Mist Trail and Tourists
I realized that In my waterfall post, I didn’t really have the space to explain/show the Mist Trail properly. This is a wonderful, yet moderately strenuous trail (if you do the whole thing). It is also a source of frustration for me as a hiker because it is so popular that you see All The Mistakes Tourists Make.
Mostly this means not being prepared. I’m not talking a Boy Scout level of preparedness, I mean simple things like shoes, or water.
Water is chief in the mistakes, but it is sometimes baffling. Did you not have a bottle? Did you not have the ability to buy a bottle? Why is only one of you in a group of five people carrying a half liter nalgene for a hike that lasts all day? Did you not read the mileage sign? Or a map to know that the Yosemite Falls Trail gains 2,700 thousand feet (823 m)?
Seeing day hiking tourists carrying nothing in the way of water, sometimes in the dead heat of August, is incredibly common. I’ve seen this on trails that *should* be obviously strenuous if you can read the mileage/kilometers and hours roundtrip next to their name on the guide maps and the lack of amenities symbols like restrooms and water at the end points of these trails. There are even those who are clearly wearing good gear and clothing who still take no water, like a French family we saw just a week ago climbing their way towards the top of Nevada Fall. So many, many tourists (rather than day hikers, I don’t think they should be termed that) get to a point on the trail where there is an incredible view and they realize the sheer magnitude, that this is a day hike, that there are no convenient American water fountains on the trail, that they are only half way through. They look around in despair, mutter a few words, admire the view, and turn around.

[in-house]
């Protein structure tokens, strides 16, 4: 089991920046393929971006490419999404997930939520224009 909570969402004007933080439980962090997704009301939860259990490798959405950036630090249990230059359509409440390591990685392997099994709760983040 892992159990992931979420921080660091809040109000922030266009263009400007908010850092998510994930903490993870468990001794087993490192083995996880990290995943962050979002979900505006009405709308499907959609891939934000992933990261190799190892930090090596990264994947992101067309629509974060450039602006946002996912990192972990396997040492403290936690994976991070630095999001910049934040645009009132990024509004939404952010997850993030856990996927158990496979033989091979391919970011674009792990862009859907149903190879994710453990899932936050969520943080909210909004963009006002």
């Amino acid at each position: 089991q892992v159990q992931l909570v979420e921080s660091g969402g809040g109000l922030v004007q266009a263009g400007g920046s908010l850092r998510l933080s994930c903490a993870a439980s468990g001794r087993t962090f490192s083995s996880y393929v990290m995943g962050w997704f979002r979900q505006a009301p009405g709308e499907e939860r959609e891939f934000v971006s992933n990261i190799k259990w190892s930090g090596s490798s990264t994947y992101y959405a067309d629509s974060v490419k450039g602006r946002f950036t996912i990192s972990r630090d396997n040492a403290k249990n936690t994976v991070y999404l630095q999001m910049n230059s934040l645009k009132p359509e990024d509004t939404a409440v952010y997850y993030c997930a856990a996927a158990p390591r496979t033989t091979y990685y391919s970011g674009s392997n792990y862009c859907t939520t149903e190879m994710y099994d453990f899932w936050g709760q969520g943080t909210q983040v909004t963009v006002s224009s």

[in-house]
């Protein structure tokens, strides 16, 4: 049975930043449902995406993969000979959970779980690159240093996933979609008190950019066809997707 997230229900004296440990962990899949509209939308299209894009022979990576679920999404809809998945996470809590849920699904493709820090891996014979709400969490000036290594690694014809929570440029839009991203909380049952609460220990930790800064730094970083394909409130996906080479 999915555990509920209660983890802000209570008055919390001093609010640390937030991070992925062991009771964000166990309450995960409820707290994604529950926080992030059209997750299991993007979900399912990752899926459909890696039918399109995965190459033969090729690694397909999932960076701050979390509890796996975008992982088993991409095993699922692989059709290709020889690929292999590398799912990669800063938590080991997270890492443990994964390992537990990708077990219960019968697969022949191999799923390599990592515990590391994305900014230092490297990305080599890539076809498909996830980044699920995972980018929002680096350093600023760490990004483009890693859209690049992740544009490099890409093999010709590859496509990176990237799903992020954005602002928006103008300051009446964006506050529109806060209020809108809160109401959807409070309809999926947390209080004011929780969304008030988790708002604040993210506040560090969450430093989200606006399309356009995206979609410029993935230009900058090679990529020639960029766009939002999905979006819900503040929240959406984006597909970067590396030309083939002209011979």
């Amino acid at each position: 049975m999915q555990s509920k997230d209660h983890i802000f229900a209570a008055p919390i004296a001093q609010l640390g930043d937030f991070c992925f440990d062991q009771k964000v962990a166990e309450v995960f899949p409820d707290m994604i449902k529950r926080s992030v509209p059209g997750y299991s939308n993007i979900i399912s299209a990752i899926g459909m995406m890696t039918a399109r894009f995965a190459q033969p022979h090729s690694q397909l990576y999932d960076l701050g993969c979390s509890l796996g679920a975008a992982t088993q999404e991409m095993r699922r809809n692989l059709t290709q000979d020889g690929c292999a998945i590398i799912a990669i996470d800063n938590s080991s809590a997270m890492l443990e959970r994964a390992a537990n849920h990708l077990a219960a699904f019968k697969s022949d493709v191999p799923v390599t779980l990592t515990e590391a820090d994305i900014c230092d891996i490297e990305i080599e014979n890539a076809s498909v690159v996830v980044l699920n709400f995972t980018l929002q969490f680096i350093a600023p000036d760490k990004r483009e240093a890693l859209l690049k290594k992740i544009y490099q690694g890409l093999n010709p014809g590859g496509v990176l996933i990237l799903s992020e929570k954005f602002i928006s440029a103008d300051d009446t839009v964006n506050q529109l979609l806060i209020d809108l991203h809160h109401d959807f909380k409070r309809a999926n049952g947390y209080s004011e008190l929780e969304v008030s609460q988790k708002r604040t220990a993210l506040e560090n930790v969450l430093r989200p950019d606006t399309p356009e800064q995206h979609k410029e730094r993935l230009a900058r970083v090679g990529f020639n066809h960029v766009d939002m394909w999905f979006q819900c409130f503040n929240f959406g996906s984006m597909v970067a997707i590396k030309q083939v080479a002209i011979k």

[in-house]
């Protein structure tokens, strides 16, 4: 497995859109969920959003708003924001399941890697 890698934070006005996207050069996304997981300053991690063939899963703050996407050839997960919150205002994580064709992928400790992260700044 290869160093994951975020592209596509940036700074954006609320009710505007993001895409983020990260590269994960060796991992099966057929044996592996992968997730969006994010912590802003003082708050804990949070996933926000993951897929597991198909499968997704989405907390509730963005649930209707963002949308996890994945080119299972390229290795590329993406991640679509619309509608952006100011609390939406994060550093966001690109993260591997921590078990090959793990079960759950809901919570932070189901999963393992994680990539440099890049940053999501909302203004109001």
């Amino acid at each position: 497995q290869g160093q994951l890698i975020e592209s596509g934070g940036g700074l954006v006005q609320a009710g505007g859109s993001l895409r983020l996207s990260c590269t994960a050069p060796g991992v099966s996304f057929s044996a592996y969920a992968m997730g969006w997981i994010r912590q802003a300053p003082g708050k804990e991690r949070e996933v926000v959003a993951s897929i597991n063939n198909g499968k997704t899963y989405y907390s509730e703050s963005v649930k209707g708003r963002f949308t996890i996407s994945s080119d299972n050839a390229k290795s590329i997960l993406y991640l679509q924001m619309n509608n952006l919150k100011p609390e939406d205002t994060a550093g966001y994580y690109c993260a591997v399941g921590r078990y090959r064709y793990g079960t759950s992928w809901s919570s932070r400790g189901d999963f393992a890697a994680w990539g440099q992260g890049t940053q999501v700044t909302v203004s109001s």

Please, if you are going on a hike, take water with you. Your body needs it, and it won’t be springing out. Despite the amazing quality of water from springs and the cleanliness of water in the backcountry, many waterfalls are along horse/mule trails as well, so don’t rely on them as a clean water source. Just don’t. Giardia is not fun.
So if you happen to take the Famous Mist Trail, understand a few things from the pictures: going to the top of Nevada Fall, and back, is about 5-6 hours over 5.4 mi/8.6 km with an elevation gain of 2,000 ft (and loss to come back down!). The path is short because the granite steps are tall, and in spring they are slick with water. The rocks below are sharp and the current unforgiving. But the payout is wonderful. But please, for a trail comprised of this (see below) bring water and snacks to keep you going. Be smart.